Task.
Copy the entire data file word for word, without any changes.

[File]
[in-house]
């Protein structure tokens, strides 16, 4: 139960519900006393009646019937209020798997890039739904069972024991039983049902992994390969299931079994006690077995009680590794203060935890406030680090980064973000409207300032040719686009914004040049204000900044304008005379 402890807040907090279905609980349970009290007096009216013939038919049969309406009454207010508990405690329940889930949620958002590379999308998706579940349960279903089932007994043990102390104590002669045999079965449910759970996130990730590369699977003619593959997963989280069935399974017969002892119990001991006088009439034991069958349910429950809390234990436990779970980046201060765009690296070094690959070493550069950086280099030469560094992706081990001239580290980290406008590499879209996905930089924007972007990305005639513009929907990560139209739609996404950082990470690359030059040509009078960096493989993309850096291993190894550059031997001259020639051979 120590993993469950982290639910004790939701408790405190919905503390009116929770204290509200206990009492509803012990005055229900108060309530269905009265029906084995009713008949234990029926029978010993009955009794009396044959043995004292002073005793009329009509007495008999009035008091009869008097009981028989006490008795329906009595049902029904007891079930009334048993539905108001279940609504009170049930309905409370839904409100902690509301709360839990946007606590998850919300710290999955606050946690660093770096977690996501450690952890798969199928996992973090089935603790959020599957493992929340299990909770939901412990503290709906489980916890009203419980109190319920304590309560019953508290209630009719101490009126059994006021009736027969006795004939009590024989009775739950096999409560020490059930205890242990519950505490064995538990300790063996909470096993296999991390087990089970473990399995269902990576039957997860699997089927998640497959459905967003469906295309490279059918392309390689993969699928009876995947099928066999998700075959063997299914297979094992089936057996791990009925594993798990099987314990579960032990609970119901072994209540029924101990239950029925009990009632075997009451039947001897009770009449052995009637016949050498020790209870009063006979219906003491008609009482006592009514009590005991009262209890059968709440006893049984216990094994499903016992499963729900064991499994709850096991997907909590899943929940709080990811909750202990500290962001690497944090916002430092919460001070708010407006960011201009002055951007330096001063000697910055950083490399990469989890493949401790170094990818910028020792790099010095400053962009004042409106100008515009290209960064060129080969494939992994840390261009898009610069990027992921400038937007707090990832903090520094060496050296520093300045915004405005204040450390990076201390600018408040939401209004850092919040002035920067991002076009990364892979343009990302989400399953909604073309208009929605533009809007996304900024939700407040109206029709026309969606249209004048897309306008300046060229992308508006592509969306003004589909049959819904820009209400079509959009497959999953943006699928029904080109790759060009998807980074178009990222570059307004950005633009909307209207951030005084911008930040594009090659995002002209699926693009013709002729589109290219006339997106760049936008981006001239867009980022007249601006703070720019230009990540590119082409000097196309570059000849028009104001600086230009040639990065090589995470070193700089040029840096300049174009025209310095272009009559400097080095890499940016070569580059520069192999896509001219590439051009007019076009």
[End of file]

[in-house]
């Protein structure tokens, strides 16, 4: 139960519900006393009646019937209020798997890039739904069972024991039983049902992994390969299931079994006690077995009680590794203060935890406030680090980064973000409207300032040719686009914004040049204000900044304008005379 402890807040907090279905609980349970009290007096009216013939038919049969309406009454207010508990405690329940889930949620958002590379999308998706579940349960279903089932007994043990102390104590002669045999079965449910759970996130990730590369699977003619593959997963989280069935399974017969002892119990001991006088009439034991069958349910429950809390234990436990779970980046201060765009690296070094690959070493550069950086280099030469560094992706081990001239580290980290406008590499879209996905930089924007972007990305005639513009929907990560139209739609996404950082990470690359030059040509009078960096493989993309850096291993190894550059031997001259020639051979 120590993993469950982290639910004790939701408790405190919905503390009116929770204290509200206990009492509803012990005055229900108060309530269905009265029906084995009713008949234990029926029978010993009955009794009396044959043995004292002073005793009329009509007495008999009035008091009869008097009981028989006490008795329906009595049902029904007891079930009334048993539905108001279940609504009170049930309905409370839904409100902690509301709360839990946007606590998850919300710290999955606050946690660093770096977690996501450690952890798969199928996992973090089935603790959020599957493992929340299990909770939901412990503290709906489980916890009203419980109190319920304590309560019953508290209630009719101490009126059994006021009736027969006795004939009590024989009775739950096999409560020490059930205890242990519950505490064995538990300790063996909470096993296999991390087990089970473990399995269902990576039957997860699997089927998640497959459905967003469906295309490279059918392309390689993969699928009876995947099928066999998700075959063997299914297979094992089936057996791990009925594993798990099987314990579960032990609970119901072994209540029924101990239950029925009990009632075997009451039947001897009770009449052995009637016949050498020790209870009063006979219906003491008609009482006592009514009590005991009262209890059968709440006893049984216990094994499903016992499963729900064991499994709850096991997907909590899943929940709080990811909750202990500290962001690497944090916002430092919460001070708010407006960011201009002055951007330096001063000697910055950083490399990469989890493949401790170094990818910028020792790099010095400053962009004042409106100008515009290209960064060129080969494939992994840390261009898009610069990027992921400038937007707090990832903090520094060496050296520093300045915004405005204040450390990076201390600018408040939401209004850092919040002035920067991002076009990364892979343009990302989400399953909604073309208009929605533009809007996304900024939700407040109206029709026309969606249209004048897309306008300046060229992308508006592509969306003004589909049959819904820009209400079509959009497959999953943006699928029904080109790759060009998807980074178009990222570059307004950005633009909307209207951030005084911008930040594009090659995002002209699926693009013709002729589109290219006339997106760049936008981006001239867009980022007249601006703070720019230009990540590119082409000097196309570059000849028009104001600086230009040639990065090589995470070193700089040029840096300049174009025209310095272009009559400097080095890499940016070569580059520069192999896509001219590439051009007019076009």